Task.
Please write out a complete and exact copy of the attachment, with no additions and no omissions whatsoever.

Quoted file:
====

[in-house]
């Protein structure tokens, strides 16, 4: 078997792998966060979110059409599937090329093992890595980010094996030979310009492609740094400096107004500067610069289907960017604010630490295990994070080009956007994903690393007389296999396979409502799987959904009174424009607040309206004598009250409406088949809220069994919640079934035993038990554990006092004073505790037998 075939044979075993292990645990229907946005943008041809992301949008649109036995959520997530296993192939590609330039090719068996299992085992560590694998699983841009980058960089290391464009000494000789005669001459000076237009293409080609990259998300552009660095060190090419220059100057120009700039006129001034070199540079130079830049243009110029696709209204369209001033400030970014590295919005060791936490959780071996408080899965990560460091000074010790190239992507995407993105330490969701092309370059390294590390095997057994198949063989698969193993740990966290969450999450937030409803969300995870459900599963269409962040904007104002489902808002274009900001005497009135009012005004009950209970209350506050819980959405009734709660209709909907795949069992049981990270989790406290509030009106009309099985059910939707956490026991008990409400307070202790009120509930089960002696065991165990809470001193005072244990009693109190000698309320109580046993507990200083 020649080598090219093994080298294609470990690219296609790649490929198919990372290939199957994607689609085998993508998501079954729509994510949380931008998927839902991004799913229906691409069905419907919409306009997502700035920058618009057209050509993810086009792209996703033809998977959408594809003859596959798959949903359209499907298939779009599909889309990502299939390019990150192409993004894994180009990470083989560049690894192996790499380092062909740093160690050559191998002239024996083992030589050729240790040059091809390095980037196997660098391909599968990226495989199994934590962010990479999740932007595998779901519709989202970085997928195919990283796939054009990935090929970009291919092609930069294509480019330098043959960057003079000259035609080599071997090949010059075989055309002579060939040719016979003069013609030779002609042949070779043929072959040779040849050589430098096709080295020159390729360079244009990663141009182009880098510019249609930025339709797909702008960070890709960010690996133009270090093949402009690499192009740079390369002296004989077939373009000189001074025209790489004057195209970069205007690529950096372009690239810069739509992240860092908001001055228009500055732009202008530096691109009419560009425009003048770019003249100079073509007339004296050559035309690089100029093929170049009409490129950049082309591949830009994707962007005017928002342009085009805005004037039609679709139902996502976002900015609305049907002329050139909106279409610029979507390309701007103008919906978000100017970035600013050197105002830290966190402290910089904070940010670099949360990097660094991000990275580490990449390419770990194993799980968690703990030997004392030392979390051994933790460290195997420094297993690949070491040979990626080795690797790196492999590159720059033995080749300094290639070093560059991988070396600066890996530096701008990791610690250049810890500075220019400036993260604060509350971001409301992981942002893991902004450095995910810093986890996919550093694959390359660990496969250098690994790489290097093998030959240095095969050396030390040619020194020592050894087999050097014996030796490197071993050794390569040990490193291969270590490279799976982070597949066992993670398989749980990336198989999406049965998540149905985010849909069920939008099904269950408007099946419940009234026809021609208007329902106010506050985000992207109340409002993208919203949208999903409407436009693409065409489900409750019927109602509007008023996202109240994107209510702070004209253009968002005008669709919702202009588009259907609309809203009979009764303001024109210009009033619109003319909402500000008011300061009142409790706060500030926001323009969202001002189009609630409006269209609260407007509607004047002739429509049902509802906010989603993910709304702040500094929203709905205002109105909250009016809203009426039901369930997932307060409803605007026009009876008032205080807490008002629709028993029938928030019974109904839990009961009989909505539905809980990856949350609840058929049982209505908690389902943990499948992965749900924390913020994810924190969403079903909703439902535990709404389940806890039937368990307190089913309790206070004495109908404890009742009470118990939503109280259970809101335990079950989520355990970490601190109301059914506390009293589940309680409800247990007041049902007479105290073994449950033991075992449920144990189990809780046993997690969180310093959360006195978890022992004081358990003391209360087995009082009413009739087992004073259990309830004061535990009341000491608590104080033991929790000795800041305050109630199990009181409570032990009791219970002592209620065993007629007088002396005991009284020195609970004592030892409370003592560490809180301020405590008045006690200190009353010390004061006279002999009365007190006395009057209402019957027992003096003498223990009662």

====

[in-house]
């Protein structure tokens, strides 16, 4: 078997792998966060979110059409599937090329093992890595980010094996030979310009492609740094400096107004500067610069289907960017604010630490295990994070080009956007994903690393007389296999396979409502799987959904009174424009607040309206004598009250409406088949809220069994919640079934035993038990554990006092004073505790037998 075939044979075993292990645990229907946005943008041809992301949008649109036995959520997530296993192939590609330039090719068996299992085992560590694998699983841009980058960089290391464009000494000789005669001459000076237009293409080609990259998300552009660095060190090419220059100057120009700039006129001034070199540079130079830049243009110029696709209204369209001033400030970014590295919005060791936490959780071996408080899965990560460091000074010790190239992507995407993105330490969701092309370059390294590390095997057994198949063989698969193993740990966290969450999450937030409803969300995870459900599963269409962040904007104002489902808002274009900001005497009135009012005004009950209970209350506050819980959405009734709660209709909907795949069992049981990270989790406290509030009106009309099985059910939707956490026991008990409400307070202790009120509930089960002696065991165990809470001193005072244990009693109190000698309320109580046993507990200083 020649080598090219093994080298294609470990690219296609790649490929198919990372290939199957994607689609085998993508998501079954729509994510949380931008998927839902991004799913229906691409069905419907919409306009997502700035920058618009057209050509993810086009792209996703033809998977959408594809003859596959798959949903359209499907298939779009599909889309990502299939390019990150192409993004894994180009990470083989560049690894192996790499380092062909740093160690050559191998002239024996083992030589050729240790040059091809390095980037196997660098391909599968990226495989199994934590962010990479999740932007595998779901519709989202970085997928195919990283796939054009990935090929970009291919092609930069294509480019330098043959960057003079000259035609080599071997090949010059075989055309002579060939040719016979003069013609030779002609042949070779043929072959040779040849050589430098096709080295020159390729360079244009990663141009182009880098510019249609930025339709797909702008960070890709960010690996133009270090093949402009690499192009740079390369002296004989077939373009000189001074025209790489004057195209970069205007690529950096372009690239810069739509992240860092908001001055228009500055732009202008530096691109009419560009425009003048770019003249100079073509007339004296050559035309690089100029093929170049009409490129950049082309591949830009994707962007005017928002342009085009805005004037039609679709139902996502976002900015609305049907002329050139909106279409610029979507390309701007103008919906978000100017970035600013050197105002830290966190402290910089904070940010670099949360990097660094991000990275580490990449390419770990194993799980968690703990030997004392030392979390051994933790460290195997420094297993690949070491040979990626080795690797790196492999590159720059033995080749300094290639070093560059991988070396600066890996530096701008990791610690250049810890500075220019400036993260604060509350971001409301992981942002893991902004450095995910810093986890996919550093694959390359660990496969250098690994790489290097093998030959240095095969050396030390040619020194020592050894087999050097014996030796490197071993050794390569040990490193291969270590490279799976982070597949066992993670398989749980990336198989999406049965998540149905985010849909069920939008099904269950408007099946419940009234026809021609208007329902106010506050985000992207109340409002993208919203949208999903409407436009693409065409489900409750019927109602509007008023996202109240994107209510702070004209253009968002005008669709919702202009588009259907609309809203009979009764303001024109210009009033619109003319909402500000008011300061009142409790706060500030926001323009969202001002189009609630409006269209609260407007509607004047002739429509049902509802906010989603993910709304702040500094929203709905205002109105909250009016809203009426039901369930997932307060409803605007026009009876008032205080807490008002629709028993029938928030019974109904839990009961009989909505539905809980990856949350609840058929049982209505908690389902943990499948992965749900924390913020994810924190969403079903909703439902535990709404389940806890039937368990307190089913309790206070004495109908404890009742009470118990939503109280259970809101335990079950989520355990970490601190109301059914506390009293589940309680409800247990007041049902007479105290073994449950033991075992449920144990189990809780046993997690969180310093959360006195978890022992004081358990003391209360087995009082009413009739087992004073259990309830004061535990009341000491608590104080033991929790000795800041305050109630199990009181409570032990009791219970002592209620065993007629007088002396005991009284020195609970004592030892409370003592560490809180301020405590008045006690200190009353010390004061006279002999009365007190006395009057209402019957027992003096003498223990009662």